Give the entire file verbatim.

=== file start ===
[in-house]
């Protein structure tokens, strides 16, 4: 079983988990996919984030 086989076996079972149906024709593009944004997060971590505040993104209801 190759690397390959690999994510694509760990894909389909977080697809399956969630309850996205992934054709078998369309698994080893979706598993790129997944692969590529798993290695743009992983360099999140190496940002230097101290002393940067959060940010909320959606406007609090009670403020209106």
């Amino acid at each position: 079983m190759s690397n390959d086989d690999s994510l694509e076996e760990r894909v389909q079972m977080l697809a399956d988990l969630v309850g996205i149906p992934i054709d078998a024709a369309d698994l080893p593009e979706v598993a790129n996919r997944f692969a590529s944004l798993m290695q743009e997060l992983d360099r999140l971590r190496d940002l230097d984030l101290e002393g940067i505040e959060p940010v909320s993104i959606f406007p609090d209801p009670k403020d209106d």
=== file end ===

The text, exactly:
[in-house]
């Protein structure tokens, strides 16, 4: 079983988990996919984030 086989076996079972149906024709593009944004997060971590505040993104209801 190759690397390959690999994510694509760990894909389909977080697809399956969630309850996205992934054709078998369309698994080893979706598993790129997944692969590529798993290695743009992983360099999140190496940002230097101290002393940067959060940010909320959606406007609090009670403020209106």
């Amino acid at each position: 079983m190759s690397n390959d086989d690999s994510l694509e076996e760990r894909v389909q079972m977080l697809a399956d988990l969630v309850g996205i149906p992934i054709d078998a024709a369309d698994l080893p593009e979706v598993a790129n996919r997944f692969a590529s944004l798993m290695q743009e997060l992983d360099r999140l971590r190496d940002l230097d984030l101290e002393g940067i505040e959060p940010v909320s993104i959606f406007p609090d209801p009670k403020d209106d």